Helen Cheung was one of several project representatives at the 216 Street Interchange and Highway 1 Improvement Project open house answering questions from members of the public. The open house, held at Alex Hope Elementary on March 31, was the kick-off for the public consultation process. The project involves building a new interchange at 216 Street to access the freeway, and widening Highway 1 from 202 Street to 216 Street. Construction is set to begin this fall, with completion in the fall of 2019.

Helen Cheung was one of several project representatives at the 216 Street Interchange and Highway 1 Improvement Project open house answering questions from members of the public. The open house, held at Alex Hope Elementary on March 31, was the kick-off for the public consultation process. The project involves building a new interchange at 216 Street to access the freeway, and widening Highway 1 from 202 Street to 216 Street. Construction is set to begin this fall, with completion in the fall of 2019.

Open house kicks off public process on 216 interchange project

Walnut Grove residents voice worries over increased traffic flow from new overpass intended to ease congestion on 200 and 232 Streets

Before ground is broken on the 216 Street Interchange and Highway 1 Improvement project this fall, Township residents are being given an opportunity to have their say.

The public engagement process for the $59 million project kicked off Thursday afternoon with an open house at Alex Hope Elementary.

As part of the B.C. on the Move Transportation Plan, the project includes building a new four-lane interchange at 216 Street with left hand turn lanes to access the freeway, and widening Highway 1 between 202 Street and 216 Street from four lanes to six. There will also be pedestrian and cycling access across the overpass, and an extension of HOV ramps to and from 202 Street.

According to project manager Sheila Hui, the new interchange will reduce congestion both on the freeway and in Langley.

“We are trying to improve the north/south connectivity between Walnut Grove and also the Williams neighbourhood that is coming on the south side (of the freeway),” Hui told the Times.

“We’re trying to alleviate some of the congestion that occurs on Highway 1 right now by building the one extra general purpose lane from 202 to 216 (Streets). The province also does have plans in the B.C. on the Move in the next 10 years to widen all the way out to Abbotsford. So there is a combination of changes that the project is bringing to the neighbourhood.”

Planners estimate the upgrades will reduce travel times along the corridor by up to 30 per cent, and will help relieve congestion on 200 Street and 232 Street.

“We have done some small-group consultation to begin the whole public consultation and engagement process. From those meetings, the feedback has been positive about the project,” Hui said.

“People in Langley recognize that there is … growth coming into the region, and that there is an interchange needed for regional improvement, to support the traffic associated with the growth.”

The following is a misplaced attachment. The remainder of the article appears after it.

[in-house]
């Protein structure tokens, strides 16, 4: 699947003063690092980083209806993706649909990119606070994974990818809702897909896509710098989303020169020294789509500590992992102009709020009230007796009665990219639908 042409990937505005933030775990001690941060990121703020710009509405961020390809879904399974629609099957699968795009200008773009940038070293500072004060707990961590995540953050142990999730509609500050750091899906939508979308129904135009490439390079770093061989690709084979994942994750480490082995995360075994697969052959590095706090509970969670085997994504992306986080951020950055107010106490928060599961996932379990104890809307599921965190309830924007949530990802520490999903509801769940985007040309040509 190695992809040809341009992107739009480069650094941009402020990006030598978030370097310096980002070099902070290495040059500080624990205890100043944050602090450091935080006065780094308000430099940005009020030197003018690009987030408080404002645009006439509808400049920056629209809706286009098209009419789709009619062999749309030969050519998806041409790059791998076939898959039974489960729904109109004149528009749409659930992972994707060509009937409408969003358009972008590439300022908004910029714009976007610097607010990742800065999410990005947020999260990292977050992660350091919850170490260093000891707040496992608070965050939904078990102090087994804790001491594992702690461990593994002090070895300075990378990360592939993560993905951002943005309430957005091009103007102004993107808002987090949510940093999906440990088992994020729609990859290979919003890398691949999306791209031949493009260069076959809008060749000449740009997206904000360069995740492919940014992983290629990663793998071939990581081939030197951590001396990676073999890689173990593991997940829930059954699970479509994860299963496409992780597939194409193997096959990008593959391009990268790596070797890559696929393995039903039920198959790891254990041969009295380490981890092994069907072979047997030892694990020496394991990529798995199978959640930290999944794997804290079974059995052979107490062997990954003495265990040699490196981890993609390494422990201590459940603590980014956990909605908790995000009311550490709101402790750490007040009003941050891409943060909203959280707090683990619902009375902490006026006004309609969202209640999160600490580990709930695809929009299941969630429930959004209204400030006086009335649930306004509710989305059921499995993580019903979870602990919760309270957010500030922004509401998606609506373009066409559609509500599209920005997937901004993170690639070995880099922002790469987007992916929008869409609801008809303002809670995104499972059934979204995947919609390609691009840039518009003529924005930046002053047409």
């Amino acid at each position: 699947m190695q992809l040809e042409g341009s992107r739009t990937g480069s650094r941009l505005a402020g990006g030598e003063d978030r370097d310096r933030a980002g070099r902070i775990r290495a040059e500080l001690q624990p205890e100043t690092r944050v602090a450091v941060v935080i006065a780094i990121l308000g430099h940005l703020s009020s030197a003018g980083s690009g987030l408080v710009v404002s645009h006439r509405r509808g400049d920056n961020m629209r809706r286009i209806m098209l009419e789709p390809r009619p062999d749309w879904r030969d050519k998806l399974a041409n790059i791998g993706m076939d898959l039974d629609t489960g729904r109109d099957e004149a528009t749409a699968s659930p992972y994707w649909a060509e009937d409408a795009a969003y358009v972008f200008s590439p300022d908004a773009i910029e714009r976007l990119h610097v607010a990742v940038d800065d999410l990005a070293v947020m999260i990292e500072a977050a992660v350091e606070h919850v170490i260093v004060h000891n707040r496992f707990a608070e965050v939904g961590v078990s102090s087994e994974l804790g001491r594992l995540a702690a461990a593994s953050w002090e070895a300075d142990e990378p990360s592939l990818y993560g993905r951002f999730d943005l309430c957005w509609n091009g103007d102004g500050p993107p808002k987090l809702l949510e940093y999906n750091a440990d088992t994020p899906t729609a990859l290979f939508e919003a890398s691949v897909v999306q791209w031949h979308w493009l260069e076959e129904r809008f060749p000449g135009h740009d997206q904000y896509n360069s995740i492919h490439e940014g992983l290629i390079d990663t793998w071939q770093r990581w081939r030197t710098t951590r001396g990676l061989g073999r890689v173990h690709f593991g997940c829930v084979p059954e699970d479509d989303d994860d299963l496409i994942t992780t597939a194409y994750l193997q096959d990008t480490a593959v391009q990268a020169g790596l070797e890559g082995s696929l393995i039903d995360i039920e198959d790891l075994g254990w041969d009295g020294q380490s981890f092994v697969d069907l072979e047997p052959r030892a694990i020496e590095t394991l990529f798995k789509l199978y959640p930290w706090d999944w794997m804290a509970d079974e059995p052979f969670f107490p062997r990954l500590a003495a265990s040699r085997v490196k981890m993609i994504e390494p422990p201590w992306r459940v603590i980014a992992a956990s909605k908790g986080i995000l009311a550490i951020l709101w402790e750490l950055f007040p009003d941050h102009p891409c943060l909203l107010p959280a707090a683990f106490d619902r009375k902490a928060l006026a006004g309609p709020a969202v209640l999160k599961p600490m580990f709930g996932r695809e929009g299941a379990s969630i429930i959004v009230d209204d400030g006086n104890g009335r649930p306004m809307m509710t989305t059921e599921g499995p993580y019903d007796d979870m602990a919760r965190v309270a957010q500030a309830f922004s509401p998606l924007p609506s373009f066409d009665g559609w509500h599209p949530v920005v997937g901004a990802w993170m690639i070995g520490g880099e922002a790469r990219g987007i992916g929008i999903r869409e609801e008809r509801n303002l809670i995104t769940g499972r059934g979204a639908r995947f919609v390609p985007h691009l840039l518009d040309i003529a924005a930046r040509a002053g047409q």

However, not everyone is welcoming the changes with open arms.

Jim and Linda Fleck have lived in the Forest Hills subdivision, located just off of 216 Street at 88 Avenue, for 29 years.

They are concerned about motorists taking shortcuts to the new interchange through their neighbourhood via 212 Street, a problem that is already occurring.

“A lot of people already from Walnut Grove come through our street to connect onto Telegraph Trail. So instead of going down 88 (Avenue) and taking a right at 216 (Street), they come along our street and they don’t slow down at the park zone,” Linda said.

These shortcuts are especially bad when there’s traffic congestion or an accident on Highway 1, Jim added.

“I think that the entrance to Forest Hills at Telegraph Trail and 216 (Street) should be closed off, because that’s going to become an arterial highway,” Jim said.

The couple also worries that an increase in traffic flow will impact safety for students at both Topham Elementary, located on 91 Avenue at 216 Street, and École des Voyageurs Elementary, located on the corner of 216 Street and 88 Avenue.

Another area resident, David King, added that parking could also become a major issue in the area.

“With 216 Street, they’ve already got the signs up for a double road and I don’t know where these people are going to park,” he said.

“The stratas are going to have a real problem. That’s my concern, but that’s about three, four years down the road.”

However, King said he also recognizes that the area is growing and improved infrastructure will be required.

“You have to adjust to the times and it’s going to happen,” he said.

One of the largest concerns brought to planners so far is noise, Hui said.

“We are building noise walls as part of the project, so we are consulting (with the public) in terms of the options for the finish (either wood or concrete) and also the location of where we’re putting the noise wall,” she said.

The cost of the project is being shared by the provincial government, the federal government and the Township of Langley. Construction is expected to last from the fall of 2016 to the fall of 2019.

Feedback from the public is being accepted until April 21.

To have your say, visit the website here, email 216interchange@gov.bc.ca or mail a letter to: Sheila Hui, A/Sr. Project Manager South Coast Region, Ministry of Transportation and Infrastructure, 310-1500 Woolridge Street, Coquitlam, B.C. V3K 0B8.